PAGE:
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Second up: ugly I mean, ill considered pruning, south end of park and near the first parking lot:

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And finally: someone neatly placed a pair of very old water skis at the south end parking lot for our viewing pleasure. Most years, towards the end of summer, it’s warm enough for some impressive water skiing and wake riding to take place in the cove. I suspect that at some point these very skis saw a few good runs in their day, and have been returned for their final ride home.

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52 weeks of Lincoln Park: the art of nature

Week #4 finds us careening towards February, which means Valentine’s day which means love. Denise Dahn, another West Seattle artist and Lover of Lincoln Park, sent me a couple of photos of a few of her favorite things in Lincoln Park: The Dancing Otter and The Cedar & Doug entwined trees.

The otter is down along the water, north of the pool, and Cedar & Doug can be found on the trail that heads east from the fence trail, between the main Colman Pool trail down, and the Beach Trail a little further South. Well, might’s well just take all the trails, you’ll love it.

Cedar & Doug have grown together and are completely entwined at this point, roots, trunk and all.  They make a stunningly beautiful couple.

I added of my faves, too–what Denise calls the Pock Marked tree ( a tree which has become a virtual cafeteria for flickers and woodpeckers, and they are so systematic, it’s awesome) and finally, a semi permanent text based outdoor installation of found objects 😉
If you have any faves, let me know or share them here. Coming up soon: the birds of spring.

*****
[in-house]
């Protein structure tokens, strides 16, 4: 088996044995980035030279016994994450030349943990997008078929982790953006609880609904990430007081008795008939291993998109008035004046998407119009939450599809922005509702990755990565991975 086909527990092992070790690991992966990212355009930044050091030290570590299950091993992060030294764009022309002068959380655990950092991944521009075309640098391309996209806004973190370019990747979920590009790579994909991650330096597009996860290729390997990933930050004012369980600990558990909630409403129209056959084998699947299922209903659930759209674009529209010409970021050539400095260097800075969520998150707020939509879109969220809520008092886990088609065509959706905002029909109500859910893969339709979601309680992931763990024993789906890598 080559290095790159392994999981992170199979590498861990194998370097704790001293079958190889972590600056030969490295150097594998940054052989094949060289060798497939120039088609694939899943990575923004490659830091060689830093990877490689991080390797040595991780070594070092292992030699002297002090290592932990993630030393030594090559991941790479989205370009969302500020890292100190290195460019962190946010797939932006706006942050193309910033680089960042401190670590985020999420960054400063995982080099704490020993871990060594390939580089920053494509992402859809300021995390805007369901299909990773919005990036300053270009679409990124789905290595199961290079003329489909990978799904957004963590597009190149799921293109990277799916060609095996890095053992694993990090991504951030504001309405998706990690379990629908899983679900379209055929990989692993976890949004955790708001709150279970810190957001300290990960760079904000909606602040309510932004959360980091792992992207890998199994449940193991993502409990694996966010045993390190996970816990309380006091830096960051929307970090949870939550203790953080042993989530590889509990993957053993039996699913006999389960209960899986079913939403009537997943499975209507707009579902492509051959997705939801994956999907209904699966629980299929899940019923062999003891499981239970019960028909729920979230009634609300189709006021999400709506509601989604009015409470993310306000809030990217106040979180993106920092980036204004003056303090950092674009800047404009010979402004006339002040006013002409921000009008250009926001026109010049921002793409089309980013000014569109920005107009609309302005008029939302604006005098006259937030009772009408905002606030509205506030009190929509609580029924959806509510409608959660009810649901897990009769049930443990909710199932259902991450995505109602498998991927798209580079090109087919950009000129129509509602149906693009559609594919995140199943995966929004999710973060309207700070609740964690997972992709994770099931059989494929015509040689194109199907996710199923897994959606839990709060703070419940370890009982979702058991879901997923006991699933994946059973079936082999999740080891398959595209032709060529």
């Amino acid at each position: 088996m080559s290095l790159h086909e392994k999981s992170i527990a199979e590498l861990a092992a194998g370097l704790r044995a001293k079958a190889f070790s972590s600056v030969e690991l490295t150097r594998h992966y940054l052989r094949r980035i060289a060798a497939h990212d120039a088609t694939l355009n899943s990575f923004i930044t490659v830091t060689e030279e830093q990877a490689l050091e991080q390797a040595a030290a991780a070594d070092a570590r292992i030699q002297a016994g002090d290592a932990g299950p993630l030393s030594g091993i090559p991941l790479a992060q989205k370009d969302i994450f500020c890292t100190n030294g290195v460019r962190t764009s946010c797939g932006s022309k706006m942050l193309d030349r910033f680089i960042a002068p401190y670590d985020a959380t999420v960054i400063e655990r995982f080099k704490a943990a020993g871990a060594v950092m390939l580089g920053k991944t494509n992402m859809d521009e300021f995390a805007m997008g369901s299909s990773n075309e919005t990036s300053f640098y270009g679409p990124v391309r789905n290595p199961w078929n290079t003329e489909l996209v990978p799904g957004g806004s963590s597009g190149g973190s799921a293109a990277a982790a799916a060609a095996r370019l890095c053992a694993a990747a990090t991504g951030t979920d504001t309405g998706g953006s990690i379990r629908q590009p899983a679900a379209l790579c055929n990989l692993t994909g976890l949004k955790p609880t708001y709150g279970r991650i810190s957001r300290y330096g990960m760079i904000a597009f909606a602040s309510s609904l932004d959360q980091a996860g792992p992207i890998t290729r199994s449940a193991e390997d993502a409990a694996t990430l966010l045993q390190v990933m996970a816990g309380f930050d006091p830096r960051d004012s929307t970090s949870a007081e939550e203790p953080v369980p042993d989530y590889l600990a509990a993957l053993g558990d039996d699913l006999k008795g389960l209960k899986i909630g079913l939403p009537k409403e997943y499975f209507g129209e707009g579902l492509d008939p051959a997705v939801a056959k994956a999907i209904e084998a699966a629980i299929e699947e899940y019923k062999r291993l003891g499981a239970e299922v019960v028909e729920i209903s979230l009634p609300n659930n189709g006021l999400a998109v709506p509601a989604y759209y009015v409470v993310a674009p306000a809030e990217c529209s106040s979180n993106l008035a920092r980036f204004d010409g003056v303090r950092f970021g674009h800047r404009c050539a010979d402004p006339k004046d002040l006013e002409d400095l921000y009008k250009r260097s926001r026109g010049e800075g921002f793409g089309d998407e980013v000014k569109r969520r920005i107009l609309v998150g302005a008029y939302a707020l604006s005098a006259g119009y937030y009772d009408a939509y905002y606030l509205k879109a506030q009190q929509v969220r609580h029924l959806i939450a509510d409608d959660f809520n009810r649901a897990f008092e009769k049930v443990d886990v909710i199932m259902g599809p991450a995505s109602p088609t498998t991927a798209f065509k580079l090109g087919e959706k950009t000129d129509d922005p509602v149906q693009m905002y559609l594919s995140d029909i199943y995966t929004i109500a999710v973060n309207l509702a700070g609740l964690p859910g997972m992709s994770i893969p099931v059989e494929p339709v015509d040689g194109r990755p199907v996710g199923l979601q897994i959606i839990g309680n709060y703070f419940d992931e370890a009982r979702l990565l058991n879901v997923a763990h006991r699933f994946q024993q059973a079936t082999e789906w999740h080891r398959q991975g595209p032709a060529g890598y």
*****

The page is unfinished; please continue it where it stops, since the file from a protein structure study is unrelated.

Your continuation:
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52 Weeks of Lincoln Park: Driftwood

A few years back I did a year-long, nearly daily project called My Life w/Car, or MLwC, wherein I tracked my transportation to see if maybe I could change some unconscious habits.  Basically I wanted to get rid of my car.  I ended up not doing that, but for sure changed everything around my transportation habits.  It was a very good project.

I’m starting a new blog project today called 52 Weeks of Lincoln Park, or 52WoLP.  The goals are not as ambitious, I suppose…well, there are no goals, so there. What I want to do is simply pay homage to a gorgeous gem of a park, Lincoln Park, here in West Seattle.

LP is spectacular in so many ways. It is both urban forest and recreation area: a stand of sequoia watches over a baseball field, with native undergrowth all around, and a real sense of “getting away” from things for a while, even as you hear the crack of a bat and cheers from spectators.

It is refuge for nesting bald eagles, owls, warblers, and baby seals, as well as  families with their kids splashing in the wading pool or playing on the swings.

It has a zip line that I swear is going at all times of the day and night–it’s short, it’s free, and it’s very very popular.  It’s exceptionally low tech, especially the old tire at the end of the line.

In the summer it has Shakespearean theatre as the sun sets fabulously golden and lovely over Vashon Island.  It has seen its own share of theatre recently as friends of Lincoln Park stood together against what would have been a massive, very invasive change to its nature.

So each week this year, I’m going to simply witness a wonderful thing about Lincoln Park, to pay my respects and share this gem we have here in Seattle. First up, because the sunset walks along the water the past few days have been spectacular: Driftwood.